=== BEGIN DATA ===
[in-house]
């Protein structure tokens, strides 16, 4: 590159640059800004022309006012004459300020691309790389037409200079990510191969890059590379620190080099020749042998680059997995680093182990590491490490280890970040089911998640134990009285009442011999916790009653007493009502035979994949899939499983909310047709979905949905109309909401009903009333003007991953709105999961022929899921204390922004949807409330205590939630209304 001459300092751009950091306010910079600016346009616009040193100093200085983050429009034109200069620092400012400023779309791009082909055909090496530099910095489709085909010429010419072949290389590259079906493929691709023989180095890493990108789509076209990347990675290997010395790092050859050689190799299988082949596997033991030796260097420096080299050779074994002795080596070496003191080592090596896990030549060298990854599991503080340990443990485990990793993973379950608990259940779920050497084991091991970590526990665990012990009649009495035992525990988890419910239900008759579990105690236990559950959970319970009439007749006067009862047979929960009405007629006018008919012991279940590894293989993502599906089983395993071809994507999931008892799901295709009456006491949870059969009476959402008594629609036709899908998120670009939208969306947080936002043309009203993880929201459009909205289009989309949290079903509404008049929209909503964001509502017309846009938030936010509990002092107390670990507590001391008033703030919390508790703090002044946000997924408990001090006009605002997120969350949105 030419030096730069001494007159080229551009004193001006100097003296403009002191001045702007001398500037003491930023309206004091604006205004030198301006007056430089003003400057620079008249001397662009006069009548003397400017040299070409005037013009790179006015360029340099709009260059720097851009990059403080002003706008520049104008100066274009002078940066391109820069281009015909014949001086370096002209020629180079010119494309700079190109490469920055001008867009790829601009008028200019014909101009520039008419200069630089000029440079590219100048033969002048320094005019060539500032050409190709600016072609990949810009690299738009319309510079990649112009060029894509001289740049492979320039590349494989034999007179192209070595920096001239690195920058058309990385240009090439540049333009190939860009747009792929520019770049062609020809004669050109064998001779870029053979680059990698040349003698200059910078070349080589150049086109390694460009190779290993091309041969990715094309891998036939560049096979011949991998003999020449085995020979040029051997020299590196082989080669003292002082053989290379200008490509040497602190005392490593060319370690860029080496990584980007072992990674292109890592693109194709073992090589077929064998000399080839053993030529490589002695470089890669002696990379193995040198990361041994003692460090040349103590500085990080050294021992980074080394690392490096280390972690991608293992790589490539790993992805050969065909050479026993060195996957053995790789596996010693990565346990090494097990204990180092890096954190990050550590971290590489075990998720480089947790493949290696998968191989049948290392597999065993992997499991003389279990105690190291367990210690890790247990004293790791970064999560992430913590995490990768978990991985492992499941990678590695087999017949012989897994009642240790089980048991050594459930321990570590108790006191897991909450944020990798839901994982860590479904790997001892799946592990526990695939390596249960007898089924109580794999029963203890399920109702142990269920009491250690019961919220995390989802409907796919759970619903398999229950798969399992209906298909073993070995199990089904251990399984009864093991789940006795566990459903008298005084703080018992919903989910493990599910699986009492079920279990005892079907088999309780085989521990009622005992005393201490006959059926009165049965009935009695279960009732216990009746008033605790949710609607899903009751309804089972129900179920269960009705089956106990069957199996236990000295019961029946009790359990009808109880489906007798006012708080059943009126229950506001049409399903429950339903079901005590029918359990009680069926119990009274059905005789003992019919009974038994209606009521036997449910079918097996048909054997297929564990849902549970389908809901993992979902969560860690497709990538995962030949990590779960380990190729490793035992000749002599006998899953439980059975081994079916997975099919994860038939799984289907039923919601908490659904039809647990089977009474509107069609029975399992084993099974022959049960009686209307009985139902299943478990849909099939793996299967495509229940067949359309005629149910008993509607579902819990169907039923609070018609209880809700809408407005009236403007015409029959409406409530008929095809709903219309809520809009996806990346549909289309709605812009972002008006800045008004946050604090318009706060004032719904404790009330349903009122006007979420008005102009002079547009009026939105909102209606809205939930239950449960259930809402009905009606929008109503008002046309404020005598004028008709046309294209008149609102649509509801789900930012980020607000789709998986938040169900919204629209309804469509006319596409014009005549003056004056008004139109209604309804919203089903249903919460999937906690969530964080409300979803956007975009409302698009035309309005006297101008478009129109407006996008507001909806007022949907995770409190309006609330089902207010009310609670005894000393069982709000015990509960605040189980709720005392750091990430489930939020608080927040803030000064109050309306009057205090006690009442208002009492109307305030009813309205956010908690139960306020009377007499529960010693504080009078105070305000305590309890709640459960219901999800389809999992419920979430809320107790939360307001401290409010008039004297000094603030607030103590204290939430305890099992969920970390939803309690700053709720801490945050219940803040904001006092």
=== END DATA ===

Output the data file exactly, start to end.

[in-house]
């Protein structure tokens, strides 16, 4: 590159640059800004022309006012004459300020691309790389037409200079990510191969890059590379620190080099020749042998680059997995680093182990590491490490280890970040089911998640134990009285009442011999916790009653007493009502035979994949899939499983909310047709979905949905109309909401009903009333003007991953709105999961022929899921204390922004949807409330205590939630209304 001459300092751009950091306010910079600016346009616009040193100093200085983050429009034109200069620092400012400023779309791009082909055909090496530099910095489709085909010429010419072949290389590259079906493929691709023989180095890493990108789509076209990347990675290997010395790092050859050689190799299988082949596997033991030796260097420096080299050779074994002795080596070496003191080592090596896990030549060298990854599991503080340990443990485990990793993973379950608990259940779920050497084991091991970590526990665990012990009649009495035992525990988890419910239900008759579990105690236990559950959970319970009439007749006067009862047979929960009405007629006018008919012991279940590894293989993502599906089983395993071809994507999931008892799901295709009456006491949870059969009476959402008594629609036709899908998120670009939208969306947080936002043309009203993880929201459009909205289009989309949290079903509404008049929209909503964001509502017309846009938030936010509990002092107390670990507590001391008033703030919390508790703090002044946000997924408990001090006009605002997120969350949105 030419030096730069001494007159080229551009004193001006100097003296403009002191001045702007001398500037003491930023309206004091604006205004030198301006007056430089003003400057620079008249001397662009006069009548003397400017040299070409005037013009790179006015360029340099709009260059720097851009990059403080002003706008520049104008100066274009002078940066391109820069281009015909014949001086370096002209020629180079010119494309700079190109490469920055001008867009790829601009008028200019014909101009520039008419200069630089000029440079590219100048033969002048320094005019060539500032050409190709600016072609990949810009690299738009319309510079990649112009060029894509001289740049492979320039590349494989034999007179192209070595920096001239690195920058058309990385240009090439540049333009190939860009747009792929520019770049062609020809004669050109064998001779870029053979680059990698040349003698200059910078070349080589150049086109390694460009190779290993091309041969990715094309891998036939560049096979011949991998003999020449085995020979040029051997020299590196082989080669003292002082053989290379200008490509040497602190005392490593060319370690860029080496990584980007072992990674292109890592693109194709073992090589077929064998000399080839053993030529490589002695470089890669002696990379193995040198990361041994003692460090040349103590500085990080050294021992980074080394690392490096280390972690991608293992790589490539790993992805050969065909050479026993060195996957053995790789596996010693990565346990090494097990204990180092890096954190990050550590971290590489075990998720480089947790493949290696998968191989049948290392597999065993992997499991003389279990105690190291367990210690890790247990004293790791970064999560992430913590995490990768978990991985492992499941990678590695087999017949012989897994009642240790089980048991050594459930321990570590108790006191897991909450944020990798839901994982860590479904790997001892799946592990526990695939390596249960007898089924109580794999029963203890399920109702142990269920009491250690019961919220995390989802409907796919759970619903398999229950798969399992209906298909073993070995199990089904251990399984009864093991789940006795566990459903008298005084703080018992919903989910493990599910699986009492079920279990005892079907088999309780085989521990009622005992005393201490006959059926009165049965009935009695279960009732216990009746008033605790949710609607899903009751309804089972129900179920269960009705089956106990069957199996236990000295019961029946009790359990009808109880489906007798006012708080059943009126229950506001049409399903429950339903079901005590029918359990009680069926119990009274059905005789003992019919009974038994209606009521036997449910079918097996048909054997297929564990849902549970389908809901993992979902969560860690497709990538995962030949990590779960380990190729490793035992000749002599006998899953439980059975081994079916997975099919994860038939799984289907039923919601908490659904039809647990089977009474509107069609029975399992084993099974022959049960009686209307009985139902299943478990849909099939793996299967495509229940067949359309005629149910008993509607579902819990169907039923609070018609209880809700809408407005009236403007015409029959409406409530008929095809709903219309809520809009996806990346549909289309709605812009972002008006800045008004946050604090318009706060004032719904404790009330349903009122006007979420008005102009002079547009009026939105909102209606809205939930239950449960259930809402009905009606929008109503008002046309404020005598004028008709046309294209008149609102649509509801789900930012980020607000789709998986938040169900919204629209309804469509006319596409014009005549003056004056008004139109209604309804919203089903249903919460999937906690969530964080409300979803956007975009409302698009035309309005006297101008478009129109407006996008507001909806007022949907995770409190309006609330089902207010009310609670005894000393069982709000015990509960605040189980709720005392750091990430489930939020608080927040803030000064109050309306009057205090006690009442208002009492109307305030009813309205956010908690139960306020009377007499529960010693504080009078105070305000305590309890709640459960219901999800389809999992419920979430809320107790939360307001401290409010008039004297000094603030607030103590204290939430305890099992969920970390939803309690700053709720801490945050219940803040904001006092």